FreeBSD operating system adopted by Netflix for hosting, and what Linux needs to improve on.

Posted: June 12, 2012. At: 11:11 AM. This was 6 years ago. Post ID: 4062
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An old computer running IBM DOS. Before Microsoft bought it.
An old computer running IBM DOS. Before Microsoft bought it.

The FreeBSD UNIX distribution has been adopted by Netflix as the operating system of choice for their streaming movies service. This does not mean that they will be adding code to the FreeBSD codebase, Netflix are planning to host their service on FreeBSD powered Apache servers. FreeBSD is a reliable and powerful server operating system, perfect for hosting your website and storing files with the advanced ZFS file-system. With the new Intel KMS support that is now available for FreeBSD the possibility of this UNIX operating system making it as a regular desktop operating system. the Radeon or Nouveau KMS support yet, but things are looking up for this operating system after all. It is still lagging behind Linux, but at least it is receiving greater hardware support that will enhance the desktop experience. Using the VESA  driver in Xorg under FreeBSD is too painful, I tried out the PC-BSD 9 live disc with the VESA  fall-back driver, but I could not stand it. The Oracle Solaris UNIX distribution got the KMS and GEM  support last year, FreeBSD has finally caught up with the Oracle team. There are many problems with the Linux distributions out there as well, this thread contains many opinions on what could change:

Linux is a worthwhile choice on the desktop, it is very secure and reliable, it does need a unified desktop environment that is the same across all Linux distributions. Of course you should be able to install other desktop environments if you wish, but the default desktop should not be the Unity Macintosh-alike desktop that is part of the buggy and disappointing Ubuntu 12.04 distribution release. There are so many bugs reported in this Linux distribution, Ubuntu 8.10 was a fine release; but after that the whole thing has gone downhill quickly. With Wireless not working, crashes and other embarrassing problems with the Ubuntu release, it looks like the Linux Mint 13 distribution will take even more share of the Linux desktop market. At least the Linux Mint distribution has the MATE desktop that can use Gnome 2 themes and the themes for GDM may be easily converted to work with the MDM login manager that Linux Mint 13 Maya uses. The sound systems on Linux need to be standardized; it is annoying that you can not easily record the Stereo Mix as you can on Windows when recording your screen to a video file. With Windows that is easy when you are using Fraps. Linux needs that. We have distributions that are shipping ALSA and Pulseaudio together and this makes connecting and recording from various devices hard sometimes.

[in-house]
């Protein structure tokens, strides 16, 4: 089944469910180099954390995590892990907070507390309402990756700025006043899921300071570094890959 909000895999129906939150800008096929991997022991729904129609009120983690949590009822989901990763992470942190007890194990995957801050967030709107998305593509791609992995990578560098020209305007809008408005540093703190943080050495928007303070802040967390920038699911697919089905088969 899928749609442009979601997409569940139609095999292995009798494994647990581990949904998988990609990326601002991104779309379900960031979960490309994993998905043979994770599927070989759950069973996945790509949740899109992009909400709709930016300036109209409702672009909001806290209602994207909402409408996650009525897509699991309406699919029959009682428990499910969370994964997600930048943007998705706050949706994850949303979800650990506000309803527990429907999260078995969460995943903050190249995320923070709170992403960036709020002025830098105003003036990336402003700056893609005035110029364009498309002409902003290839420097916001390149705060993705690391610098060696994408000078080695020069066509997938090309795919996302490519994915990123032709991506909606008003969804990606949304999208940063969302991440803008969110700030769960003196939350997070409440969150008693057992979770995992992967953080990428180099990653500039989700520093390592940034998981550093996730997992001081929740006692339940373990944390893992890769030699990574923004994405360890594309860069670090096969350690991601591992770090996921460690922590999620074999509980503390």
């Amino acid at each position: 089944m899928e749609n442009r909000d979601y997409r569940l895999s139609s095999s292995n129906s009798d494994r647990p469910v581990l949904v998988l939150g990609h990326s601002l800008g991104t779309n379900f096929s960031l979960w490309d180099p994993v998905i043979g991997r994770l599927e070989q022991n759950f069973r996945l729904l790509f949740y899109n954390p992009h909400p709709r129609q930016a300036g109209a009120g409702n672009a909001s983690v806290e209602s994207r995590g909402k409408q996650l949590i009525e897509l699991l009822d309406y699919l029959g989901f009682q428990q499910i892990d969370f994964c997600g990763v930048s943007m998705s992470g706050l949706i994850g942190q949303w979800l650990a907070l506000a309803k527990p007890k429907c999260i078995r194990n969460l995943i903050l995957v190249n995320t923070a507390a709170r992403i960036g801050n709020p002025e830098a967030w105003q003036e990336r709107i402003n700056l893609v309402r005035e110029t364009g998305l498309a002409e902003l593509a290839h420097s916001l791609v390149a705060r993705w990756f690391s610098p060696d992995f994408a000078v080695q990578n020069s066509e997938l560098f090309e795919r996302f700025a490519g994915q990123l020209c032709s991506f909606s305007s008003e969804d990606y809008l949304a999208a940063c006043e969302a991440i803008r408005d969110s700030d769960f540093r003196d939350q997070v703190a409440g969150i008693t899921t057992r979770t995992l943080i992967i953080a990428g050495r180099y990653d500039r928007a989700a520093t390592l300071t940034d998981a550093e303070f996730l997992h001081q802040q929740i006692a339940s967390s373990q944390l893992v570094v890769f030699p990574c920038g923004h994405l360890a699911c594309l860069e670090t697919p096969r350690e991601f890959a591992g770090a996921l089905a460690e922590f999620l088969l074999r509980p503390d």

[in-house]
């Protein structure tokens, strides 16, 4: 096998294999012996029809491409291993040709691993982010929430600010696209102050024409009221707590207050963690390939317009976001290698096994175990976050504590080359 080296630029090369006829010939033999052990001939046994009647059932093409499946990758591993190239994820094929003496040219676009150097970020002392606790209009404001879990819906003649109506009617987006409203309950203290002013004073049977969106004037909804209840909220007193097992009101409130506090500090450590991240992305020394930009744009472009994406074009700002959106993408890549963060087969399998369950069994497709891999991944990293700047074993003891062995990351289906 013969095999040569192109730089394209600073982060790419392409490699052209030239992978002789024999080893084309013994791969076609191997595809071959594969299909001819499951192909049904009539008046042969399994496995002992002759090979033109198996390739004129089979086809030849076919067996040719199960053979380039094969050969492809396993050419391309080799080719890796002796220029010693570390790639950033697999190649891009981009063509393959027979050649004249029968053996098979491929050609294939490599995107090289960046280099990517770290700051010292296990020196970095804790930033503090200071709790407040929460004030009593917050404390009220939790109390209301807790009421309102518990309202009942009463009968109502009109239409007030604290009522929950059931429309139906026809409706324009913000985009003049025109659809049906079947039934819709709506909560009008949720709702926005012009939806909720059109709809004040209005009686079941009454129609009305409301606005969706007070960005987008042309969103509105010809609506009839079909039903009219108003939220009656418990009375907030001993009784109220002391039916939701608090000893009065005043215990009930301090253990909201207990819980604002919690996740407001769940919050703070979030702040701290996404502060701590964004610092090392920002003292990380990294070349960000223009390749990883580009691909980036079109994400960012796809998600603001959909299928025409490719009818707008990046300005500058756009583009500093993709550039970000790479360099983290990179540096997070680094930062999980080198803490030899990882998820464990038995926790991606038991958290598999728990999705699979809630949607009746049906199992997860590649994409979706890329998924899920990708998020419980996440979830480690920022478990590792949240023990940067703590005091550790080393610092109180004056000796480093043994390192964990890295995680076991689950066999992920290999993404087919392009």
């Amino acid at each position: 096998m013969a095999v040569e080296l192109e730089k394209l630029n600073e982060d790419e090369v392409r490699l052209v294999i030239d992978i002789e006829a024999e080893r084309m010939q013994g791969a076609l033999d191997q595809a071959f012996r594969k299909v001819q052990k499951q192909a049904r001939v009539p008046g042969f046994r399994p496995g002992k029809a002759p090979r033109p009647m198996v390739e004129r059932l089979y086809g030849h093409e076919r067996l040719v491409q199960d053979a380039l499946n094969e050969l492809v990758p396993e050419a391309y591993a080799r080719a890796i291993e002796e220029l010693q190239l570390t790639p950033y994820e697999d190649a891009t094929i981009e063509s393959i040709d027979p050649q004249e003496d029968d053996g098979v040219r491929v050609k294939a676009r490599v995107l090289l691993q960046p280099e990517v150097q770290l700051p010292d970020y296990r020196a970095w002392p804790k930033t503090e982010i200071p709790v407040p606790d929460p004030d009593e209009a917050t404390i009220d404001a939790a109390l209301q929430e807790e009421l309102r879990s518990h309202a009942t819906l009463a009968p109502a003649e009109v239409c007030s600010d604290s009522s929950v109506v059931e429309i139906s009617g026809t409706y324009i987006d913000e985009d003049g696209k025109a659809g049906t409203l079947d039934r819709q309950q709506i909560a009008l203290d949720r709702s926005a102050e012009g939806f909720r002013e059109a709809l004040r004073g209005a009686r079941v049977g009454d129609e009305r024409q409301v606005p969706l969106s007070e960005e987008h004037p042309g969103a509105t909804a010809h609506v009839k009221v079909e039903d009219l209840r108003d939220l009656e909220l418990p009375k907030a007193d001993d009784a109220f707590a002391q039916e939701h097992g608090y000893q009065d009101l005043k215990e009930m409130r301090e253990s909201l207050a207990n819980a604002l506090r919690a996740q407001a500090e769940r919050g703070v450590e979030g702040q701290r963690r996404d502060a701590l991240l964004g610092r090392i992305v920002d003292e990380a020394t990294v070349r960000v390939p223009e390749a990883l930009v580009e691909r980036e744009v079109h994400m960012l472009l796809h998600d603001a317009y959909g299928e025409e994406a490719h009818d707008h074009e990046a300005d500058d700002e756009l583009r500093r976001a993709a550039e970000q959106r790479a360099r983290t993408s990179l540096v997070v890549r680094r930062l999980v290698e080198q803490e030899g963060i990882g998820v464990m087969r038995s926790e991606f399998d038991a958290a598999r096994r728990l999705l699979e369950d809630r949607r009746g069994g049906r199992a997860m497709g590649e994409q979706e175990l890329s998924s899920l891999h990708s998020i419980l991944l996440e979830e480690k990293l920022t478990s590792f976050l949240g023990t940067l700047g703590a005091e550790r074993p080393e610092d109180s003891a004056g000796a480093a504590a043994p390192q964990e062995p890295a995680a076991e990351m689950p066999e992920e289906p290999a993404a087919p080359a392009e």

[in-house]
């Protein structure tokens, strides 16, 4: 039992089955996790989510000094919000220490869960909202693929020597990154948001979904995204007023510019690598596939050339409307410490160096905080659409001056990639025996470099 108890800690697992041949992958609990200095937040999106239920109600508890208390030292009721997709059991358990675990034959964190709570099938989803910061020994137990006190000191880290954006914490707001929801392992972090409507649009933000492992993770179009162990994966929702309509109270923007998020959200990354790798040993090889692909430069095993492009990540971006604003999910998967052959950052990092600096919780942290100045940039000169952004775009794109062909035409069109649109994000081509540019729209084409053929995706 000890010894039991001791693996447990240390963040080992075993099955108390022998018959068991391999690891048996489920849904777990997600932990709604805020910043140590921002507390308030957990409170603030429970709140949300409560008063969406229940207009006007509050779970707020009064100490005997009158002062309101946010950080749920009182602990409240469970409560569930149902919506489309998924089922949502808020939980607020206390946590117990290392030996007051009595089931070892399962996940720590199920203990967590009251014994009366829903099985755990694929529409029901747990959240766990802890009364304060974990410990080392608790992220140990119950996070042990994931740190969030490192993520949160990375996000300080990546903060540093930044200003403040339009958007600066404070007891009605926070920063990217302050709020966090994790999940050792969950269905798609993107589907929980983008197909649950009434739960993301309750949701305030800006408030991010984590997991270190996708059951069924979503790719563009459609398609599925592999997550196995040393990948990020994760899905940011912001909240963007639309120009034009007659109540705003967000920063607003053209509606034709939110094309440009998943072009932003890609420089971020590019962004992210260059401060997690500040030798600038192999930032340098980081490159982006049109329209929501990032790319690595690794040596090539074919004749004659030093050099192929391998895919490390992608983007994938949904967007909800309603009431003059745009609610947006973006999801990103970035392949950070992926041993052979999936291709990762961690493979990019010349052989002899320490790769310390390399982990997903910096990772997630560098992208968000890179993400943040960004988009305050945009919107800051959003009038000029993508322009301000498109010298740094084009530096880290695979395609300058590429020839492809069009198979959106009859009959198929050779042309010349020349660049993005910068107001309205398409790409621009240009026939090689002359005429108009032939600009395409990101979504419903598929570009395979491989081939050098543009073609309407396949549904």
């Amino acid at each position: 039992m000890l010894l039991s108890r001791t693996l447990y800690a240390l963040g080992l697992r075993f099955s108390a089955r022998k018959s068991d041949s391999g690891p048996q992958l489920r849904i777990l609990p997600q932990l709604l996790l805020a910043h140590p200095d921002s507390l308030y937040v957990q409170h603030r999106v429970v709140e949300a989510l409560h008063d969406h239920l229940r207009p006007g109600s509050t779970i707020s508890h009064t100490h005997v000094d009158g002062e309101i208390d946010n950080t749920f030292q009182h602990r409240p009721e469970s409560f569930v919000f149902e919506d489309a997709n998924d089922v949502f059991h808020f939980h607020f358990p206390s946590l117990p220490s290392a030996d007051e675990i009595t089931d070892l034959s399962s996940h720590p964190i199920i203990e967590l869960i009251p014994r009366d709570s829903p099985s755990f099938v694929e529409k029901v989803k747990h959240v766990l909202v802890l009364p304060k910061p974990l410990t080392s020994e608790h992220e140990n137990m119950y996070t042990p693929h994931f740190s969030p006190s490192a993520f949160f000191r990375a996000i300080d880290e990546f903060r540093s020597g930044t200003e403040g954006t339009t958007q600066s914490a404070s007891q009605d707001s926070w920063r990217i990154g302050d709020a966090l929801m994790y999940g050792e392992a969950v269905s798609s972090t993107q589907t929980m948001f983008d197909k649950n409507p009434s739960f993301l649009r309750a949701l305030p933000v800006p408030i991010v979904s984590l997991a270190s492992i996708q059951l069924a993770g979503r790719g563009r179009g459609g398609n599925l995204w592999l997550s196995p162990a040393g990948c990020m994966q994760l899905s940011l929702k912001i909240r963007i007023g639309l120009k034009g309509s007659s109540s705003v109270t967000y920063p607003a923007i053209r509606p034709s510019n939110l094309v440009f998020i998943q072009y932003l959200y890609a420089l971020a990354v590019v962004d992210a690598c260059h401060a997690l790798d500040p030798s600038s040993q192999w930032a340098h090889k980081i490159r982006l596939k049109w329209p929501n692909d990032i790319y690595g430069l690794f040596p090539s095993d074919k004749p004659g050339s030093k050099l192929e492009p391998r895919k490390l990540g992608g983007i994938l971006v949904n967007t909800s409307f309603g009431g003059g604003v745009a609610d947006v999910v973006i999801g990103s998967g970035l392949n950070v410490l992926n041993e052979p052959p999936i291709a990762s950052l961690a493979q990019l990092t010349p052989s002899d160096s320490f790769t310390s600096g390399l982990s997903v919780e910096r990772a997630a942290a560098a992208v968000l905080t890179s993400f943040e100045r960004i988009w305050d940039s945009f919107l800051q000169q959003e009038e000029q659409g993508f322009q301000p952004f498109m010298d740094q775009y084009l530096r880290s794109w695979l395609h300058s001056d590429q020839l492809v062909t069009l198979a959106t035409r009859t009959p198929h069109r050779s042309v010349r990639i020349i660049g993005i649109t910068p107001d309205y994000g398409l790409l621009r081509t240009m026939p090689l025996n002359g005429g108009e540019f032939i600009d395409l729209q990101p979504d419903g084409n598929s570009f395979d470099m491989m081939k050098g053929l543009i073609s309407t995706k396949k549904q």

OS2 Warp. A nice 32bit operating system from the olden days.
OS2 Warp. A nice 32bit operating system from the olden days.

Especially when you are using the V4 input on your video capture card to connect a Digital set top box and hear the sound. I tried to use VLC to access the video capture cards input and watch television, but the input select option was greyed out. But in Linux Mint 12, this was not the case. So I have to use Xawtv to watch the video input and un-mute the line-in audio input and listen to the television audio through ALSA, whilst all other sounds come through Pulseaudio using the HDMI output. That needs to be fixed. A single unified sound system like OSSV4 or just updating ALSA would be a good thing. Pulseaudio does support surround-sound setups, but it is hard to get a sub-woofer to work with it easily compared to Windows 7. The audio configuration on Windows 7 is annoying at first; but you do get things working in the end. The Ubuntu distribution is the one with all of the bugs though, with Wireless not working necessitating a re-boot to fix the problem and suspend not working. I always use the sudo pm-suspend command to put my machine to sleep, then you press the power button to wake it back up again. But with Linux Mint 13 it does work perfectly. Why would Canonical release such a buggy and unimpressive release of their supposedly flagship Linux distribution? Are they trying to turn people off Linux altogether? Here is a list of all the bugs in Ubuntu 12.04 so far… A lot of the problems are to do with the horrible Macintosh clone Unity desktop.

This is a nice alternative if you are running Ubuntu and you are sick of all the bugs: Linux Mint has less problems than Ubuntu. You are better off running that instead of the Ubuntu distribution that is as buggy as Windows `98 and hardly a good advertisement for desktop Linux. Or Debian Stable, I have run that in the past. Computers in 1981 already had a workable GUI interface and mouse support, so what has happened now? The Xerox Star computer system from 1981 already had a good GUI interface, icons on the screen and mouse support, if that computer system had continued to evolve until today we would have incredible computers on our desktops, we seem to have gone backwards since Microsoft bought DOS from IBM and created MSDOS, then Windows 3.0. The Xerox Star system had a monitor that could display a document on the screen exactly as it would appear on the printed page.

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